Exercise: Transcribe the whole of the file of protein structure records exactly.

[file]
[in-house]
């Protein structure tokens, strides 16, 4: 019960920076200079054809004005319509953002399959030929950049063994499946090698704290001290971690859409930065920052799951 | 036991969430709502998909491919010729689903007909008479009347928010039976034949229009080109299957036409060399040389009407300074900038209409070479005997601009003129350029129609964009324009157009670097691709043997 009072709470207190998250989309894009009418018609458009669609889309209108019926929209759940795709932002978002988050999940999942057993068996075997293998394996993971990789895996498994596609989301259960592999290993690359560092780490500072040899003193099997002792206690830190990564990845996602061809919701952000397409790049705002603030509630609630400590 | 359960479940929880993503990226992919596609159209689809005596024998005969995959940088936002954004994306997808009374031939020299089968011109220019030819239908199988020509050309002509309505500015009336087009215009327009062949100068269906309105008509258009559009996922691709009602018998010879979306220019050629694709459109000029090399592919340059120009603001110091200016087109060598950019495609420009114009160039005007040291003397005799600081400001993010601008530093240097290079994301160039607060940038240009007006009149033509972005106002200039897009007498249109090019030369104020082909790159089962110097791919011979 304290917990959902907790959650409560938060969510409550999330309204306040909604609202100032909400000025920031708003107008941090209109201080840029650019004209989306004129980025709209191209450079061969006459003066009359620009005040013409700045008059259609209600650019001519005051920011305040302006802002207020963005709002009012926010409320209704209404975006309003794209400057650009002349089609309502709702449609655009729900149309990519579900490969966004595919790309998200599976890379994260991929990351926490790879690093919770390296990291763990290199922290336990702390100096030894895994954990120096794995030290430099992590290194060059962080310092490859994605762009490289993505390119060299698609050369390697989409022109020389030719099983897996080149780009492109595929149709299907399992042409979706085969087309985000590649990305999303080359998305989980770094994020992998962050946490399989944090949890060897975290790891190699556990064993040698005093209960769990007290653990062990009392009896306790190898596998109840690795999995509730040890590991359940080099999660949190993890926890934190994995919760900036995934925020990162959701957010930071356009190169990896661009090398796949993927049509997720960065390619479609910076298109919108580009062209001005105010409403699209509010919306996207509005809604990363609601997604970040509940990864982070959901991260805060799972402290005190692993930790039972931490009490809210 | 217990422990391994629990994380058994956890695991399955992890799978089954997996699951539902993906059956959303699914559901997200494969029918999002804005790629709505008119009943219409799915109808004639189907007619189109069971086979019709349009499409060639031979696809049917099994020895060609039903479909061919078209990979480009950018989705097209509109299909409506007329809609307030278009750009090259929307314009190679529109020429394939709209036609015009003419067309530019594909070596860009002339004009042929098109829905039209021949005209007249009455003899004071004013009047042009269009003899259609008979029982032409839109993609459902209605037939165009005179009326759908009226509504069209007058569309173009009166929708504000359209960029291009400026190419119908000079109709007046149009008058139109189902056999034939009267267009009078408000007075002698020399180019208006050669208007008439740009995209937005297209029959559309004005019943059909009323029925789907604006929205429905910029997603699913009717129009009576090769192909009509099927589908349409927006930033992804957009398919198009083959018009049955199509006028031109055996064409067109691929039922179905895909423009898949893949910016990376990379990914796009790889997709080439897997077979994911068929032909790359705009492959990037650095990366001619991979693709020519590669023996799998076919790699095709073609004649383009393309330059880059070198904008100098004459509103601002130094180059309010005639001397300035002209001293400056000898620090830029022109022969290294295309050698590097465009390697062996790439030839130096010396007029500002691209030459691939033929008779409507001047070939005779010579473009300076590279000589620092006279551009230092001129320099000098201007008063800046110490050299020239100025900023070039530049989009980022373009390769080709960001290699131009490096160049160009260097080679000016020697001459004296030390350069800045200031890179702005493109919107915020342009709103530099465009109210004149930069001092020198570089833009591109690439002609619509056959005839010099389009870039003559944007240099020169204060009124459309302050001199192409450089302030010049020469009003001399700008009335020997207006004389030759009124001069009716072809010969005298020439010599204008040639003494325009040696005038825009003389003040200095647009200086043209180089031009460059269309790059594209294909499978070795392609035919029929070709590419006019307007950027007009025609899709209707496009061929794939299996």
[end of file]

[in-house]
């Protein structure tokens, strides 16, 4: 019960920076200079054809004005319509953002399959030929950049063994499946090698704290001290971690859409930065920052799951 | 036991969430709502998909491919010729689903007909008479009347928010039976034949229009080109299957036409060399040389009407300074900038209409070479005997601009003129350029129609964009324009157009670097691709043997 009072709470207190998250989309894009009418018609458009669609889309209108019926929209759940795709932002978002988050999940999942057993068996075997293998394996993971990789895996498994596609989301259960592999290993690359560092780490500072040899003193099997002792206690830190990564990845996602061809919701952000397409790049705002603030509630609630400590 | 359960479940929880993503990226992919596609159209689809005596024998005969995959940088936002954004994306997808009374031939020299089968011109220019030819239908199988020509050309002509309505500015009336087009215009327009062949100068269906309105008509258009559009996922691709009602018998010879979306220019050629694709459109000029090399592919340059120009603001110091200016087109060598950019495609420009114009160039005007040291003397005799600081400001993010601008530093240097290079994301160039607060940038240009007006009149033509972005106002200039897009007498249109090019030369104020082909790159089962110097791919011979 304290917990959902907790959650409560938060969510409550999330309204306040909604609202100032909400000025920031708003107008941090209109201080840029650019004209989306004129980025709209191209450079061969006459003066009359620009005040013409700045008059259609209600650019001519005051920011305040302006802002207020963005709002009012926010409320209704209404975006309003794209400057650009002349089609309502709702449609655009729900149309990519579900490969966004595919790309998200599976890379994260991929990351926490790879690093919770390296990291763990290199922290336990702390100096030894895994954990120096794995030290430099992590290194060059962080310092490859994605762009490289993505390119060299698609050369390697989409022109020389030719099983897996080149780009492109595929149709299907399992042409979706085969087309985000590649990305999303080359998305989980770094994020992998962050946490399989944090949890060897975290790891190699556990064993040698005093209960769990007290653990062990009392009896306790190898596998109840690795999995509730040890590991359940080099999660949190993890926890934190994995919760900036995934925020990162959701957010930071356009190169990896661009090398796949993927049509997720960065390619479609910076298109919108580009062209001005105010409403699209509010919306996207509005809604990363609601997604970040509940990864982070959901991260805060799972402290005190692993930790039972931490009490809210 | 217990422990391994629990994380058994956890695991399955992890799978089954997996699951539902993906059956959303699914559901997200494969029918999002804005790629709505008119009943219409799915109808004639189907007619189109069971086979019709349009499409060639031979696809049917099994020895060609039903479909061919078209990979480009950018989705097209509109299909409506007329809609307030278009750009090259929307314009190679529109020429394939709209036609015009003419067309530019594909070596860009002339004009042929098109829905039209021949005209007249009455003899004071004013009047042009269009003899259609008979029982032409839109993609459902209605037939165009005179009326759908009226509504069209007058569309173009009166929708504000359209960029291009400026190419119908000079109709007046149009008058139109189902056999034939009267267009009078408000007075002698020399180019208006050669208007008439740009995209937005297209029959559309004005019943059909009323029925789907604006929205429905910029997603699913009717129009009576090769192909009509099927589908349409927006930033992804957009398919198009083959018009049955199509006028031109055996064409067109691929039922179905895909423009898949893949910016990376990379990914796009790889997709080439897997077979994911068929032909790359705009492959990037650095990366001619991979693709020519590669023996799998076919790699095709073609004649383009393309330059880059070198904008100098004459509103601002130094180059309010005639001397300035002209001293400056000898620090830029022109022969290294295309050698590097465009390697062996790439030839130096010396007029500002691209030459691939033929008779409507001047070939005779010579473009300076590279000589620092006279551009230092001129320099000098201007008063800046110490050299020239100025900023070039530049989009980022373009390769080709960001290699131009490096160049160009260097080679000016020697001459004296030390350069800045200031890179702005493109919107915020342009709103530099465009109210004149930069001092020198570089833009591109690439002609619509056959005839010099389009870039003559944007240099020169204060009124459309302050001199192409450089302030010049020469009003001399700008009335020997207006004389030759009124001069009716072809010969005298020439010599204008040639003494325009040696005038825009003389003040200095647009200086043209180089031009460059269309790059594209294909499978070795392609035919029929070709590419006019307007950027007009025609899709209707496009061929794939299996």